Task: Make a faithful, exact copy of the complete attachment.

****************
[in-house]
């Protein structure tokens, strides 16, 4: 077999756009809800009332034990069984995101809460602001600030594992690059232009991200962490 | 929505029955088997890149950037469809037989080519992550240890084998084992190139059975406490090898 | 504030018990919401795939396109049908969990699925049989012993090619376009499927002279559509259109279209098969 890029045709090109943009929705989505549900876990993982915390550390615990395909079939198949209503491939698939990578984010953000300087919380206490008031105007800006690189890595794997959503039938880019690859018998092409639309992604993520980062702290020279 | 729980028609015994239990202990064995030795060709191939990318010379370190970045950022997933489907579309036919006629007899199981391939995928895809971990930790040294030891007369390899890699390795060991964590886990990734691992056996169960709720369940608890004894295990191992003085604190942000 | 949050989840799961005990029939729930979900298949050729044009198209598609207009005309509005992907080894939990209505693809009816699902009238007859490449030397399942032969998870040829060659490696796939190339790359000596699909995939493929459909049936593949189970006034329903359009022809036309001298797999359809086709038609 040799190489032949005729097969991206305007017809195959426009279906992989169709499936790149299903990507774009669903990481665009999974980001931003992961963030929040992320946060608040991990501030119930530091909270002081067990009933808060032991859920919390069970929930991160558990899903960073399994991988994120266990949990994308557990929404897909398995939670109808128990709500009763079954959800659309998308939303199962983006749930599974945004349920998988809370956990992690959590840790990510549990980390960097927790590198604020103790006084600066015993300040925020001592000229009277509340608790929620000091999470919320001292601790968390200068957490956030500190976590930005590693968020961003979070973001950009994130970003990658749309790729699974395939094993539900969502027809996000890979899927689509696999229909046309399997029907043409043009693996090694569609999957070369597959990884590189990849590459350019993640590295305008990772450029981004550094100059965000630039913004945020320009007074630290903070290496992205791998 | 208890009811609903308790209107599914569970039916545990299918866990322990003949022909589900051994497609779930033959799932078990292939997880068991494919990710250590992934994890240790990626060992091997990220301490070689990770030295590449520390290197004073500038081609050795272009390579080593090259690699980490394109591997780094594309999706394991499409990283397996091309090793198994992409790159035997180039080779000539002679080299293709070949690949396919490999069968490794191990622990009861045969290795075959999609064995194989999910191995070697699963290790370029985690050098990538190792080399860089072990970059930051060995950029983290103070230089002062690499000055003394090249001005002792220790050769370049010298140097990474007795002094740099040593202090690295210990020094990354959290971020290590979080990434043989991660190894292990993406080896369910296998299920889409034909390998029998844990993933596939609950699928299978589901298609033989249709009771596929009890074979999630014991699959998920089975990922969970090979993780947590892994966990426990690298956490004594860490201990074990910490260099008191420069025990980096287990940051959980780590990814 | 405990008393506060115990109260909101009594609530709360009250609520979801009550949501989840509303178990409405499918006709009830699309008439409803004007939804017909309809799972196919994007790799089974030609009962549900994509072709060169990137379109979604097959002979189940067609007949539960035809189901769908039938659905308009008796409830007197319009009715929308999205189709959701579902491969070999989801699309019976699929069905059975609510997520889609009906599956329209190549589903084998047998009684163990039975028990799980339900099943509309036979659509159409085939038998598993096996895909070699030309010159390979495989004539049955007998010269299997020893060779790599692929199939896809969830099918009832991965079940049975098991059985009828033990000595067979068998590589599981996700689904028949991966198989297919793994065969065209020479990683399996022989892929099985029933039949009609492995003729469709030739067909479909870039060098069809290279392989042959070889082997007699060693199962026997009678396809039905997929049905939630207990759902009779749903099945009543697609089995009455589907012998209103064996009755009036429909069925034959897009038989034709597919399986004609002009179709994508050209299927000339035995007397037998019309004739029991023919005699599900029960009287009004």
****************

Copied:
[in-house]
């Protein structure tokens, strides 16, 4: 077999756009809800009332034990069984995101809460602001600030594992690059232009991200962490 | 929505029955088997890149950037469809037989080519992550240890084998084992190139059975406490090898 | 504030018990919401795939396109049908969990699925049989012993090619376009499927002279559509259109279209098969 890029045709090109943009929705989505549900876990993982915390550390615990395909079939198949209503491939698939990578984010953000300087919380206490008031105007800006690189890595794997959503039938880019690859018998092409639309992604993520980062702290020279 | 729980028609015994239990202990064995030795060709191939990318010379370190970045950022997933489907579309036919006629007899199981391939995928895809971990930790040294030891007369390899890699390795060991964590886990990734691992056996169960709720369940608890004894295990191992003085604190942000 | 949050989840799961005990029939729930979900298949050729044009198209598609207009005309509005992907080894939990209505693809009816699902009238007859490449030397399942032969998870040829060659490696796939190339790359000596699909995939493929459909049936593949189970006034329903359009022809036309001298797999359809086709038609 040799190489032949005729097969991206305007017809195959426009279906992989169709499936790149299903990507774009669903990481665009999974980001931003992961963030929040992320946060608040991990501030119930530091909270002081067990009933808060032991859920919390069970929930991160558990899903960073399994991988994120266990949990994308557990929404897909398995939670109808128990709500009763079954959800659309998308939303199962983006749930599974945004349920998988809370956990992690959590840790990510549990980390960097927790590198604020103790006084600066015993300040925020001592000229009277509340608790929620000091999470919320001292601790968390200068957490956030500190976590930005590693968020961003979070973001950009994130970003990658749309790729699974395939094993539900969502027809996000890979899927689509696999229909046309399997029907043409043009693996090694569609999957070369597959990884590189990849590459350019993640590295305008990772450029981004550094100059965000630039913004945020320009007074630290903070290496992205791998 | 208890009811609903308790209107599914569970039916545990299918866990322990003949022909589900051994497609779930033959799932078990292939997880068991494919990710250590992934994890240790990626060992091997990220301490070689990770030295590449520390290197004073500038081609050795272009390579080593090259690699980490394109591997780094594309999706394991499409990283397996091309090793198994992409790159035997180039080779000539002679080299293709070949690949396919490999069968490794191990622990009861045969290795075959999609064995194989999910191995070697699963290790370029985690050098990538190792080399860089072990970059930051060995950029983290103070230089002062690499000055003394090249001005002792220790050769370049010298140097990474007795002094740099040593202090690295210990020094990354959290971020290590979080990434043989991660190894292990993406080896369910296998299920889409034909390998029998844990993933596939609950699928299978589901298609033989249709009771596929009890074979999630014991699959998920089975990922969970090979993780947590892994966990426990690298956490004594860490201990074990910490260099008191420069025990980096287990940051959980780590990814 | 405990008393506060115990109260909101009594609530709360009250609520979801009550949501989840509303178990409405499918006709009830699309008439409803004007939804017909309809799972196919994007790799089974030609009962549900994509072709060169990137379109979604097959002979189940067609007949539960035809189901769908039938659905308009008796409830007197319009009715929308999205189709959701579902491969070999989801699309019976699929069905059975609510997520889609009906599956329209190549589903084998047998009684163990039975028990799980339900099943509309036979659509159409085939038998598993096996895909070699030309010159390979495989004539049955007998010269299997020893060779790599692929199939896809969830099918009832991965079940049975098991059985009828033990000595067979068998590589599981996700689904028949991966198989297919793994065969065209020479990683399996022989892929099985029933039949009609492995003729469709030739067909479909870039060098069809290279392989042959070889082997007699060693199962026997009678396809039905997929049905939630207990759902009779749903099945009543697609089995009455589907012998209103064996009755009036429909069925034959897009038989034709597919399986004609002009179709994508050209299927000339035995007397037998019309004739029991023919005699599900029960009287009004």